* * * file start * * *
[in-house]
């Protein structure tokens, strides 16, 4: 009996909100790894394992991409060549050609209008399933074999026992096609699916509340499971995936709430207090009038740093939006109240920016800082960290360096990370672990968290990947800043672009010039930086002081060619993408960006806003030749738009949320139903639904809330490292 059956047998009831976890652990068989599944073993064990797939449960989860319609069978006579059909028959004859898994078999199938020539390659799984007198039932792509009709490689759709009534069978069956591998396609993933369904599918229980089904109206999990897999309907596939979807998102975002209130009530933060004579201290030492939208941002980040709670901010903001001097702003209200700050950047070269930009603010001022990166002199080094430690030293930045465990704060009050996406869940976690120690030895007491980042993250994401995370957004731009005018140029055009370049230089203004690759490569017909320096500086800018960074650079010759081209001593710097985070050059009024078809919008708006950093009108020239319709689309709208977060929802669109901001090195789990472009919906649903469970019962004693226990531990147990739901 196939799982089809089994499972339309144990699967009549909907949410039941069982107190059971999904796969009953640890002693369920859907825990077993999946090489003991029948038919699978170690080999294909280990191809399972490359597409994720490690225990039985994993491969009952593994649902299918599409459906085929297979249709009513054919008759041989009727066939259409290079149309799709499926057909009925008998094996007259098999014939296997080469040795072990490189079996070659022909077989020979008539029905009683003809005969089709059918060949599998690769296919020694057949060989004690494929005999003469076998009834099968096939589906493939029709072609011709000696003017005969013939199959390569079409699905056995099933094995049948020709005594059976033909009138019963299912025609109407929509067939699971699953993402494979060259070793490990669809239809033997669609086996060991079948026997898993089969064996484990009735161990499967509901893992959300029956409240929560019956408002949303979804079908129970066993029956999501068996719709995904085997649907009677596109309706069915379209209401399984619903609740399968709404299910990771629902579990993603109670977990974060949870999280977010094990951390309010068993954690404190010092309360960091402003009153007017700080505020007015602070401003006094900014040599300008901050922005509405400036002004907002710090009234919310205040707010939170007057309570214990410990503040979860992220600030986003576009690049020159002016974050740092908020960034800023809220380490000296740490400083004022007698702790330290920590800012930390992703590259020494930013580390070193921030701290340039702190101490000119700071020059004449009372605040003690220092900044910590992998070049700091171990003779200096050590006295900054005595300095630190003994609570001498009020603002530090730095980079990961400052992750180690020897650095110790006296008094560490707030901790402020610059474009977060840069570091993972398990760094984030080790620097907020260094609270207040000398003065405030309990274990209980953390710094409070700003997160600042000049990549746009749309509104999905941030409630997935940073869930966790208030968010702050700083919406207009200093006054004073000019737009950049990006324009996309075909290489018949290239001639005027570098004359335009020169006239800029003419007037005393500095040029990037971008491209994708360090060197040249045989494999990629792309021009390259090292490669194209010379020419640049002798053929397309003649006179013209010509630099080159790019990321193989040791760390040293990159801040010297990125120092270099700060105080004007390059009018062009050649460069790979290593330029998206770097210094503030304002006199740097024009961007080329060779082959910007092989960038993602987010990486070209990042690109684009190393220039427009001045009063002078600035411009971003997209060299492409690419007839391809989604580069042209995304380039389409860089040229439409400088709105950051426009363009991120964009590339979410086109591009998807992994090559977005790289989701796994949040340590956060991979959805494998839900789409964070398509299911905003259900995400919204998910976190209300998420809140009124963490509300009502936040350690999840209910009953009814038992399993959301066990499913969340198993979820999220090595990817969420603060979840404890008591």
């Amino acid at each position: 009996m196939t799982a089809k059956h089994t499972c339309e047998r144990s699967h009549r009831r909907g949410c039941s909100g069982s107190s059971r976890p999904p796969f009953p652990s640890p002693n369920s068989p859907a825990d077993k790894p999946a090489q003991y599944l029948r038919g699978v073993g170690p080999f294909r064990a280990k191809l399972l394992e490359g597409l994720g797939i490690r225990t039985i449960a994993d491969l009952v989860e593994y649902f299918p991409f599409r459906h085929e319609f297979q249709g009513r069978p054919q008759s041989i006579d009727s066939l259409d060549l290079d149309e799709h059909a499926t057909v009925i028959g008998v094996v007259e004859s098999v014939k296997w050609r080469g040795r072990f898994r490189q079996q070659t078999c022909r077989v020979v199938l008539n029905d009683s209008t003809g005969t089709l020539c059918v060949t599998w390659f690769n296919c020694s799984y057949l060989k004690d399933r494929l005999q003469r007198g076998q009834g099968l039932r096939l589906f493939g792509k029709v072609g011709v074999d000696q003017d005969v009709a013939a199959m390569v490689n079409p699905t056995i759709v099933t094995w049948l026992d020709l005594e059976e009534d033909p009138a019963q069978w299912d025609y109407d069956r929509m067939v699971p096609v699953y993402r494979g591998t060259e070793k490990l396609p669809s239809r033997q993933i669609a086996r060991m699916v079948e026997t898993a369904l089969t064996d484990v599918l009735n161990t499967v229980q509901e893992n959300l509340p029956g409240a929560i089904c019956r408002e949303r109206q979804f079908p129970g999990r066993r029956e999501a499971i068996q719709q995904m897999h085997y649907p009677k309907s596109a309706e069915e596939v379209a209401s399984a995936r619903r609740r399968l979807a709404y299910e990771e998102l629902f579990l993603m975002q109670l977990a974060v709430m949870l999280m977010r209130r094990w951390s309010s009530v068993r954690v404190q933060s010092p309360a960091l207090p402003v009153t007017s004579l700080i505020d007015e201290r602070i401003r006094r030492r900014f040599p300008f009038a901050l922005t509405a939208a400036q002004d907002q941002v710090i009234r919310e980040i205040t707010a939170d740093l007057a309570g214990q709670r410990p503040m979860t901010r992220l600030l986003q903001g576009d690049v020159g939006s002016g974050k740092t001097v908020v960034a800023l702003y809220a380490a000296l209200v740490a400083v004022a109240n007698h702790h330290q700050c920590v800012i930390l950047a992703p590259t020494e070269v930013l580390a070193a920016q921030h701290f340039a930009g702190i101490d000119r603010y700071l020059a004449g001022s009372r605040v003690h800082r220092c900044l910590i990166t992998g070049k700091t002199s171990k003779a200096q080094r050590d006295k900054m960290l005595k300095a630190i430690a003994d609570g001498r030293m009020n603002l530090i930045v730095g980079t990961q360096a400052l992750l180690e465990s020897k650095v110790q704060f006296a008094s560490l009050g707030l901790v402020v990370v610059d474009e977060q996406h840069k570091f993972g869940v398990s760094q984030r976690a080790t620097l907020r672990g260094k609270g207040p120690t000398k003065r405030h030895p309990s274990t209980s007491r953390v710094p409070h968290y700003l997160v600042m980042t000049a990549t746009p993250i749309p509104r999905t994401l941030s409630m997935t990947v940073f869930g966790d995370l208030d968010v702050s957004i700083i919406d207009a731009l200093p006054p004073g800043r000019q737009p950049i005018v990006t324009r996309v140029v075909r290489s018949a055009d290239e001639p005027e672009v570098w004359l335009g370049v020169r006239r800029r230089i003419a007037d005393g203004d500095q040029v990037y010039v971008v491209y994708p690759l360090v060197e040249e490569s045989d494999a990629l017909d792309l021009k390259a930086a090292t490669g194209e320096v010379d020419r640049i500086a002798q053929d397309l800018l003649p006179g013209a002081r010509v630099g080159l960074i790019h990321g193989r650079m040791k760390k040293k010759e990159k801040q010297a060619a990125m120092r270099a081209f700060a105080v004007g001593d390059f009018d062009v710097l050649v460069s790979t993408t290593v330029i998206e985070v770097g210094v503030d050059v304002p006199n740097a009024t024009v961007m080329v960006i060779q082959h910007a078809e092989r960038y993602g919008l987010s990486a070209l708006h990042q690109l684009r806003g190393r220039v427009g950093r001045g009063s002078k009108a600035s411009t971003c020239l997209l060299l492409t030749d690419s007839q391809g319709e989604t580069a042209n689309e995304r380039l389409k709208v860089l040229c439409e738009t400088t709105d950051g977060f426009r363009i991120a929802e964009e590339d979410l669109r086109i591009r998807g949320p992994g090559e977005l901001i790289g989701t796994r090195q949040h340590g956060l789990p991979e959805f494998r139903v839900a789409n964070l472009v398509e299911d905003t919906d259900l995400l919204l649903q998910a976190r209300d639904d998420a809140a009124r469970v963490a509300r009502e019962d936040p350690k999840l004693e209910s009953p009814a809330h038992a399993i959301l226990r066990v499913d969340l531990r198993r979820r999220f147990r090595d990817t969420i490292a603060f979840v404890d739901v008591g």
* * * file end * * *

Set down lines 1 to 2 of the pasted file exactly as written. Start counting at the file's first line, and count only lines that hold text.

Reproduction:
[in-house]
């Protein structure tokens, strides 16, 4: 009996909100790894394992991409060549050609209008399933074999026992096609699916509340499971995936709430207090009038740093939006109240920016800082960290360096990370672990968290990947800043672009010039930086002081060619993408960006806003030749738009949320139903639904809330490292 059956047998009831976890652990068989599944073993064990797939449960989860319609069978006579059909028959004859898994078999199938020539390659799984007198039932792509009709490689759709009534069978069956591998396609993933369904599918229980089904109206999990897999309907596939979807998102975002209130009530933060004579201290030492939208941002980040709670901010903001001097702003209200700050950047070269930009603010001022990166002199080094430690030293930045465990704060009050996406869940976690120690030895007491980042993250994401995370957004731009005018140029055009370049230089203004690759490569017909320096500086800018960074650079010759081209001593710097985070050059009024078809919008708006950093009108020239319709689309709208977060929802669109901001090195789990472009919906649903469970019962004693226990531990147990739901 196939799982089809089994499972339309144990699967009549909907949410039941069982107190059971999904796969009953640890002693369920859907825990077993999946090489003991029948038919699978170690080999294909280990191809399972490359597409994720490690225990039985994993491969009952593994649902299918599409459906085929297979249709009513054919008759041989009727066939259409290079149309799709499926057909009925008998094996007259098999014939296997080469040795072990490189079996070659022909077989020979008539029905009683003809005969089709059918060949599998690769296919020694057949060989004690494929005999003469076998009834099968096939589906493939029709072609011709000696003017005969013939199959390569079409699905056995099933094995049948020709005594059976033909009138019963299912025609109407929509067939699971699953993402494979060259070793490990669809239809033997669609086996060991079948026997898993089969064996484990009735161990499967509901893992959300029956409240929560019956408002949303979804079908129970066993029956999501068996719709995904085997649907009677596109309706069915379209209401399984619903609740399968709404299910990771629902579990993603109670977990974060949870999280977010094990951390309010068993954690404190010092309360960091402003009153007017700080505020007015602070401003006094900014040599300008901050922005509405400036002004907002710090009234919310205040707010939170007057309570214990410990503040979860992220600030986003576009690049020159002016974050740092908020960034800023809220380490000296740490400083004022007698702790330290920590800012930390992703590259020494930013580390070193921030701290340039702190101490000119700071020059004449009372605040003690220092900044910590992998070049700091171990003779200096050590006295900054005595300095630190003994609570001498009020603002530090730095980079990961400052992750180690020897650095110790006296008094560490707030901790402020610059474009977060840069570091993972398990760094984030080790620097907020260094609270207040000398003065405030309990274990209980953390710094409070700003997160600042000049990549746009749309509104999905941030409630997935940073869930966790208030968010702050700083919406207009200093006054004073000019737009950049990006324009996309075909290489018949290239001639005027570098004359335009020169006239800029003419007037005393500095040029990037971008491209994708360090060197040249045989494999990629792309021009390259090292490669194209010379020419640049002798053929397309003649006179013209010509630099080159790019990321193989040791760390040293990159801040010297990125120092270099700060105080004007390059009018062009050649460069790979290593330029998206770097210094503030304002006199740097024009961007080329060779082959910007092989960038993602987010990486070209990042690109684009190393220039427009001045009063002078600035411009971003997209060299492409690419007839391809989604580069042209995304380039389409860089040229439409400088709105950051426009363009991120964009590339979410086109591009998807992994090559977005790289989701796994949040340590956060991979959805494998839900789409964070398509299911905003259900995400919204998910976190209300998420809140009124963490509300009502936040350690999840209910009953009814038992399993959301066990499913969340198993979820999220090595990817969420603060979840404890008591």